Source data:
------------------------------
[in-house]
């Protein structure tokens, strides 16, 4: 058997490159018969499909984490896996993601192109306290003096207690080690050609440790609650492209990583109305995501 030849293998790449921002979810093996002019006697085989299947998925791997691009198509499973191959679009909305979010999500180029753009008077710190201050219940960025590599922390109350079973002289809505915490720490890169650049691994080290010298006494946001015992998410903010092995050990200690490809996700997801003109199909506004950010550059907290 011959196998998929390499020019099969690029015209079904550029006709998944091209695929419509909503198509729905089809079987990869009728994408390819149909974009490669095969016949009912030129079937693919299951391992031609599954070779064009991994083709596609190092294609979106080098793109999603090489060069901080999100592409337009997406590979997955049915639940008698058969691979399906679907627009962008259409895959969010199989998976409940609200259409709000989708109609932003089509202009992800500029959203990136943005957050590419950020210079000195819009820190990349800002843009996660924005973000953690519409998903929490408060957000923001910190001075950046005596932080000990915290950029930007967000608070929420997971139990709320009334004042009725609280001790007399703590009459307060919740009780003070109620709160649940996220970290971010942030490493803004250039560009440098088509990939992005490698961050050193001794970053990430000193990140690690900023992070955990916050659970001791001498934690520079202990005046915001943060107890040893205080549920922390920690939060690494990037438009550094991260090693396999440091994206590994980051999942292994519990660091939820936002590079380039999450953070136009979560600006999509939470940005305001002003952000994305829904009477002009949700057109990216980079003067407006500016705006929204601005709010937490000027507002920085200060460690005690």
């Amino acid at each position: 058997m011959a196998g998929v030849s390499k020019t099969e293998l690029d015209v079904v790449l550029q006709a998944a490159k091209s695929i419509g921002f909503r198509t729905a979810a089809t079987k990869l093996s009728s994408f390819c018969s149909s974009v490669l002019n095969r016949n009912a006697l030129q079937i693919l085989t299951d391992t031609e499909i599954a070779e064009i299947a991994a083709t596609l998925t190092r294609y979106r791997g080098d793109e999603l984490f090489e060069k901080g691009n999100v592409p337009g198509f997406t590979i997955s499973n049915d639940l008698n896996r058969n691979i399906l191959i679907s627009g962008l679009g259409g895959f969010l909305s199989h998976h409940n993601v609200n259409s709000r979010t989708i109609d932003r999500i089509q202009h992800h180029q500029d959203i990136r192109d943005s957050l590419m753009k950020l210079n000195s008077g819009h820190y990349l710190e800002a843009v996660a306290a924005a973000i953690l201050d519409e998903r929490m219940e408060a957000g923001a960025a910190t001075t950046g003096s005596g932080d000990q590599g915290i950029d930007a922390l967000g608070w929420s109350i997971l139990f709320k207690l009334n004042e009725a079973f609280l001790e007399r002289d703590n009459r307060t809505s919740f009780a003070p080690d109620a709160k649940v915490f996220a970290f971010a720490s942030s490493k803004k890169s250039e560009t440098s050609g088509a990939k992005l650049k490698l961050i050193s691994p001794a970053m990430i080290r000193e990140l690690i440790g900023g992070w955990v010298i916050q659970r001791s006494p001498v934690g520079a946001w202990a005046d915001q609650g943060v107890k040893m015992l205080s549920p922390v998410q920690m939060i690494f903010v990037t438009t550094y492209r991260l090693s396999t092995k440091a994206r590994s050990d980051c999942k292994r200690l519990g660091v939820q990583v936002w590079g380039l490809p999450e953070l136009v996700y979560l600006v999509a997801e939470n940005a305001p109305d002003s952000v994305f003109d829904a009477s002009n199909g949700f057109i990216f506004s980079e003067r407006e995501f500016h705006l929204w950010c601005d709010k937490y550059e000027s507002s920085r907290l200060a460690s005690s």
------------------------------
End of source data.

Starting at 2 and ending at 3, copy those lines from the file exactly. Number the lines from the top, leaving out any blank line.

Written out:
């Protein structure tokens, strides 16, 4: 058997490159018969499909984490896996993601192109306290003096207690080690050609440790609650492209990583109305995501 030849293998790449921002979810093996002019006697085989299947998925791997691009198509499973191959679009909305979010999500180029753009008077710190201050219940960025590599922390109350079973002289809505915490720490890169650049691994080290010298006494946001015992998410903010092995050990200690490809996700997801003109199909506004950010550059907290 011959196998998929390499020019099969690029015209079904550029006709998944091209695929419509909503198509729905089809079987990869009728994408390819149909974009490669095969016949009912030129079937693919299951391992031609599954070779064009991994083709596609190092294609979106080098793109999603090489060069901080999100592409337009997406590979997955049915639940008698058969691979399906679907627009962008259409895959969010199989998976409940609200259409709000989708109609932003089509202009992800500029959203990136943005957050590419950020210079000195819009820190990349800002843009996660924005973000953690519409998903929490408060957000923001910190001075950046005596932080000990915290950029930007967000608070929420997971139990709320009334004042009725609280001790007399703590009459307060919740009780003070109620709160649940996220970290971010942030490493803004250039560009440098088509990939992005490698961050050193001794970053990430000193990140690690900023992070955990916050659970001791001498934690520079202990005046915001943060107890040893205080549920922390920690939060690494990037438009550094991260090693396999440091994206590994980051999942292994519990660091939820936002590079380039999450953070136009979560600006999509939470940005305001002003952000994305829904009477002009949700057109990216980079003067407006500016705006929204601005709010937490000027507002920085200060460690005690």
């Amino acid at each position: 058997m011959a196998g998929v030849s390499k020019t099969e293998l690029d015209v079904v790449l550029q006709a998944a490159k091209s695929i419509g921002f909503r198509t729905a979810a089809t079987k990869l093996s009728s994408f390819c018969s149909s974009v490669l002019n095969r016949n009912a006697l030129q079937i693919l085989t299951d391992t031609e499909i599954a070779e064009i299947a991994a083709t596609l998925t190092r294609y979106r791997g080098d793109e999603l984490f090489e060069k901080g691009n999100v592409p337009g198509f997406t590979i997955s499973n049915d639940l008698n896996r058969n691979i399906l191959i679907s627009g962008l679009g259409g895959f969010l909305s199989h998976h409940n993601v609200n259409s709000r979010t989708i109609d932003r999500i089509q202009h992800h180029q500029d959203i990136r192109d943005s957050l590419m753009k950020l210079n000195s008077g819009h820190y990349l710190e800002a843009v996660a306290a924005a973000i953690l201050d519409e998903r929490m219940e408060a957000g923001a960025a910190t001075t950046g003096s005596g932080d000990q590599g915290i950029d930007a922390l967000g608070w929420s109350i997971l139990f709320k207690l009334n004042e009725a079973f609280l001790e007399r002289d703590n009459r307060t809505s919740f009780a003070p080690d109620a709160k649940v915490f996220a970290f971010a720490s942030s490493k803004k890169s250039e560009t440098s050609g088509a990939k992005l650049k490698l961050i050193s691994p001794a970053m990430i080290r000193e990140l690690i440790g900023g992070w955990v010298i916050q659970r001791s006494p001498v934690g520079a946001w202990a005046d915001q609650g943060v107890k040893m015992l205080s549920p922390v998410q920690m939060i690494f903010v990037t438009t550094y492209r991260l090693s396999t092995k440091a994206r590994s050990d980051c999942k292994r200690l519990g660091v939820q990583v936002w590079g380039l490809p999450e953070l136009v996700y979560l600006v999509a997801e939470n940005a305001p109305d002003s952000v994305f003109d829904a009477s002009n199909g949700f057109i990216f506004s980079e003067r407006e995501f500016h705006l929204w950010c601005d709010k937490y550059e000027s507002s920085r907290l200060a460690s005690s």